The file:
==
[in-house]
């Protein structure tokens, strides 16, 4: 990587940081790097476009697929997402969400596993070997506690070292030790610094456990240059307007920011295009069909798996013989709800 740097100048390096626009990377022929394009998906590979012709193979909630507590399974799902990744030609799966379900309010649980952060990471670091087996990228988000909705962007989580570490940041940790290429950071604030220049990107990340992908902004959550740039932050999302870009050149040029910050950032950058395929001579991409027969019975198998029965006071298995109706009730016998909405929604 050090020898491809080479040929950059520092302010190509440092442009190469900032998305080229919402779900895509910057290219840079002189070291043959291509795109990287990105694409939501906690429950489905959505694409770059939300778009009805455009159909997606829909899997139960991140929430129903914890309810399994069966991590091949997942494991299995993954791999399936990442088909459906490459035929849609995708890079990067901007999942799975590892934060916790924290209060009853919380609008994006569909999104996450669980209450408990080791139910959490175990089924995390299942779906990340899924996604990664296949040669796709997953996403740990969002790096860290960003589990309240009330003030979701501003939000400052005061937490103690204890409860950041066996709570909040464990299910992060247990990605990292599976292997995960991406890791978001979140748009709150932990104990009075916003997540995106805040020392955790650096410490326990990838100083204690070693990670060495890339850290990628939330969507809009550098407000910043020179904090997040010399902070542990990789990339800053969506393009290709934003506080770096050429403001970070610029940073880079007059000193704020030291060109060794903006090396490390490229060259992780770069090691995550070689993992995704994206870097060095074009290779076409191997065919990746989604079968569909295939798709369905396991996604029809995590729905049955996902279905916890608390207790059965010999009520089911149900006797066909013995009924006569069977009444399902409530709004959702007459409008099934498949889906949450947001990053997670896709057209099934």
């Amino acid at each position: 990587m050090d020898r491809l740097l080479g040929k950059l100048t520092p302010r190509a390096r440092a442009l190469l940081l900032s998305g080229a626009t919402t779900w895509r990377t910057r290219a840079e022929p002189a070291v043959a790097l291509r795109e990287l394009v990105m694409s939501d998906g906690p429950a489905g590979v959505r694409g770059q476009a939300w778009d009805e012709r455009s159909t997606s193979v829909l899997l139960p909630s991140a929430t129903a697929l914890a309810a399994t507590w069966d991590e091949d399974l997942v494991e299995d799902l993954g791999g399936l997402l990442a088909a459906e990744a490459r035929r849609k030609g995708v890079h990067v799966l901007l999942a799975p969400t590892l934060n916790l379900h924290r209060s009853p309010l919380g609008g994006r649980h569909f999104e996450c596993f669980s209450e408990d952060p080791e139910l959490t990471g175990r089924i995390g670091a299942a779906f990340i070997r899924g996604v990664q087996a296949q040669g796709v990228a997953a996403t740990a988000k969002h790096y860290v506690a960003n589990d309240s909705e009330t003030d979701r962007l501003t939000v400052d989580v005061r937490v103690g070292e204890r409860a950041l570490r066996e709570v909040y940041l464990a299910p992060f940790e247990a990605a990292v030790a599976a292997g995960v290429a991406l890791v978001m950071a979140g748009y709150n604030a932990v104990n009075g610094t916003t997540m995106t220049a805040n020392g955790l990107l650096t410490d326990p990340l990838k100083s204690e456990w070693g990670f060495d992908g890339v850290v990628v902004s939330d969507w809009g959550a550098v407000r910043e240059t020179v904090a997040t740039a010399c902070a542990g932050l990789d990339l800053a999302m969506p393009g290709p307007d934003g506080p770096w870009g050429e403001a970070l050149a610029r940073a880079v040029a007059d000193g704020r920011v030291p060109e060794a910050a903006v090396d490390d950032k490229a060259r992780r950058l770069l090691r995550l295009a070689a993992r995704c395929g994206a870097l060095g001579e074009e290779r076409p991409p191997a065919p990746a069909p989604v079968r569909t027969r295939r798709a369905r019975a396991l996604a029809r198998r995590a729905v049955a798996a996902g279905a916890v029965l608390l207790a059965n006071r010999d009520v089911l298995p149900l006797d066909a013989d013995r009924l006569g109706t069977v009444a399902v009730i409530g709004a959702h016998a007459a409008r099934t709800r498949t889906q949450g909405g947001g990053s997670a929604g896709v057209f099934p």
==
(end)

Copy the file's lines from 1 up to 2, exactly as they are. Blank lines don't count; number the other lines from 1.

[in-house]
């Protein structure tokens, strides 16, 4: 990587940081790097476009697929997402969400596993070997506690070292030790610094456990240059307007920011295009069909798996013989709800 740097100048390096626009990377022929394009998906590979012709193979909630507590399974799902990744030609799966379900309010649980952060990471670091087996990228988000909705962007989580570490940041940790290429950071604030220049990107990340992908902004959550740039932050999302870009050149040029910050950032950058395929001579991409027969019975198998029965006071298995109706009730016998909405929604 050090020898491809080479040929950059520092302010190509440092442009190469900032998305080229919402779900895509910057290219840079002189070291043959291509795109990287990105694409939501906690429950489905959505694409770059939300778009009805455009159909997606829909899997139960991140929430129903914890309810399994069966991590091949997942494991299995993954791999399936990442088909459906490459035929849609995708890079990067901007999942799975590892934060916790924290209060009853919380609008994006569909999104996450669980209450408990080791139910959490175990089924995390299942779906990340899924996604990664296949040669796709997953996403740990969002790096860290960003589990309240009330003030979701501003939000400052005061937490103690204890409860950041066996709570909040464990299910992060247990990605990292599976292997995960991406890791978001979140748009709150932990104990009075916003997540995106805040020392955790650096410490326990990838100083204690070693990670060495890339850290990628939330969507809009550098407000910043020179904090997040010399902070542990990789990339800053969506393009290709934003506080770096050429403001970070610029940073880079007059000193704020030291060109060794903006090396490390490229060259992780770069090691995550070689993992995704994206870097060095074009290779076409191997065919990746989604079968569909295939798709369905396991996604029809995590729905049955996902279905916890608390207790059965010999009520089911149900006797066909013995009924006569069977009444399902409530709004959702007459409008099934498949889906949450947001990053997670896709057209099934």